A potential problem with building walls in a basement is shifting of the concrete floor or slab due to expansion and contraction of the ground. This can can be a particular problem in places like Colorado because of bentonite, a mineral that is very expansive when wet. I used to live in Colorado and refinished my basement. The proper method of wall contruction there is to build a wall frame of 2x4s, making it about 4 or 5 inches shorter than the distance from the floor to the ceiling. This frame is then hung from the joists. Glue a 2x4 to the concrete, the same length as the bottom of the frame and directly under it. Use a product called Liquid Nails to glue it to the concrete. Then drive large 8-10 inch spikes (available at any local hardware store, they will know what you are talking about) through the bottom of the frame and into the 2x4 on the floor. Predrill the holes in the frame for the spikes, to allow room for the spike to move up and down as the floor, and the 2x4 glued to the floor, moves up and down. This keeps the frame from moving laterally, and allows the concrete floor to move up and down without buckling the wall. When you dry wall, leave a gap between the bottom of the dry wall and the concrete floor. This gap will be hidden by the baseboard. Do not screw the dry wall into the 2x4 on the floor, just into the floating wall frame. This allows the floor to move without cracking the dry wall. Even with all of that, I ended up with a few minor dry wall cracks along the base of the walls after a couple of years. Your local home supply store, like Home Depot, should be able to help, and may have how-to brochures available.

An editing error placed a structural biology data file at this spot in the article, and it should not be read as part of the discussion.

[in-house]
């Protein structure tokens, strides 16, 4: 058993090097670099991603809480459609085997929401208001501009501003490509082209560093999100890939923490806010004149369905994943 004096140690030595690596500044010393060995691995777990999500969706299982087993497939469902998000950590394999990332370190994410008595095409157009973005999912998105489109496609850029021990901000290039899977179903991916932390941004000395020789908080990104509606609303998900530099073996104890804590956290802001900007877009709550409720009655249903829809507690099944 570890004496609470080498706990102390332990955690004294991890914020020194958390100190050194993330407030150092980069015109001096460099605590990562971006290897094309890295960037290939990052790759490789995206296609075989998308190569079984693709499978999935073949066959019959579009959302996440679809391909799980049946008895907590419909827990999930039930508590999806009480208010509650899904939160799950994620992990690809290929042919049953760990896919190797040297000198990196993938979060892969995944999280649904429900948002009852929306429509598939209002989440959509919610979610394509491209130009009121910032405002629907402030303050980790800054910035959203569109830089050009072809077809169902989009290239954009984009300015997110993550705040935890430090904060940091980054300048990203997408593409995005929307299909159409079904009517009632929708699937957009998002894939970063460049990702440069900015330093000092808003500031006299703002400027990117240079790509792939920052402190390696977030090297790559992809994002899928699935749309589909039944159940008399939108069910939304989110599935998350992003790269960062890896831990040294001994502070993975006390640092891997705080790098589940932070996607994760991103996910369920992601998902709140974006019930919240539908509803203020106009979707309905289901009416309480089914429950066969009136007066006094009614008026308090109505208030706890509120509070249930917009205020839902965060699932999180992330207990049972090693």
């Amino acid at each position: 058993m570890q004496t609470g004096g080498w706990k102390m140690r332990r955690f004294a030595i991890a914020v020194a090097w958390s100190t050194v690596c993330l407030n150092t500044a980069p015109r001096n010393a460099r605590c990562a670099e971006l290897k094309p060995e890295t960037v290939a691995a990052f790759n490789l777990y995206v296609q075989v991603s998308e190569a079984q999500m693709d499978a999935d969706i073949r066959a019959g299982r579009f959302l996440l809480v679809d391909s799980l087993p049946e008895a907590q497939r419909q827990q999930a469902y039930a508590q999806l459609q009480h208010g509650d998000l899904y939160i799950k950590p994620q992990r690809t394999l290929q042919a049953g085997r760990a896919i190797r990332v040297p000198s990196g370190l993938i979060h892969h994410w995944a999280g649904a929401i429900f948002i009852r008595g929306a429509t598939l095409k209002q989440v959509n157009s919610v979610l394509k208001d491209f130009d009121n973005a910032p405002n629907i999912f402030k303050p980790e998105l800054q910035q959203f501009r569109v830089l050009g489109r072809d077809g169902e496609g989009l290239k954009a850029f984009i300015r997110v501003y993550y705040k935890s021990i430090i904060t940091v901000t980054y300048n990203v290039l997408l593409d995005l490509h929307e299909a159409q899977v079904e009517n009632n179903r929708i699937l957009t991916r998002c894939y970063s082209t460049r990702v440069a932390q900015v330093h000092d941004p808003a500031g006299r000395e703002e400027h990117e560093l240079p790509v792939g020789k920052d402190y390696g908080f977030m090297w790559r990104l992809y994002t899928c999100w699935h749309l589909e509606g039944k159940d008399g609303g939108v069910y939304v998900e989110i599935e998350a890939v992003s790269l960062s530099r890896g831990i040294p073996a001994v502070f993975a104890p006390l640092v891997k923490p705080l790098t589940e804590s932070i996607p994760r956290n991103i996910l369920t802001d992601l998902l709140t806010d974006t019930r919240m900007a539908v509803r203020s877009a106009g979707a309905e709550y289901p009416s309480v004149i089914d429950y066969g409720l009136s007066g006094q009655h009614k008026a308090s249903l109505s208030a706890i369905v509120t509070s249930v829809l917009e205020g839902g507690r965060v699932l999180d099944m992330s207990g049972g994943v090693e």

Link Posted: 2/15/2002 12:03:31 PM EDT
Link Posted: 2/15/2002 12:16:43 PM EDT
Link Posted: 2/15/2002 12:40:39 PM EDT
[Last Edit: 2/15/2002 12:50:44 PM EDT by marvl]
Thanks for the info, everyone. There is some existing framing around the basement stairs just as sigshooter describes. What was not apparent to me was how the 2x4s were attached to the concrete slab. Say, here's a thought... What about drilling holes with my Bushmaster and some SS-109? [;)] Liquid nails sounds like the way to go since all the framing has to float.
Link Posted: 2/15/2002 7:22:45 PM EDT
Hammer Drills are just not necessary!!!! 22 blank guns are the BEST, but one thing that is always over looked... [b]Liquid Nails[/b] When used properly can hold just as good and only requires 12hours of support pressure. BISHOP
Link Posted: 2/15/2002 8:01:06 PM EDT
make it easy on yourself rent a ramset or Hilti gun from RSC shoot some angle brackets to the concrete and screw the studs to that. If you don't live in a area with bentonite you are good to go.
Link Posted: 2/15/2002 9:35:20 PM EDT
Just a vote for the screws or anchors. Used many times, never disappointed.
Link Posted: 2/15/2002 10:09:44 PM EDT
Marvl, Use redwood on the floor. Use a 'RamSet' to nail the redwood to the floor. Leave a 2" gap between your bottom plate and the redwood. Then use your nailgun to float the bottom plate to the redwood. I have built many, many houses in CO and CA. Use this method.... if your floor heaves more than 2" you have bigger problems.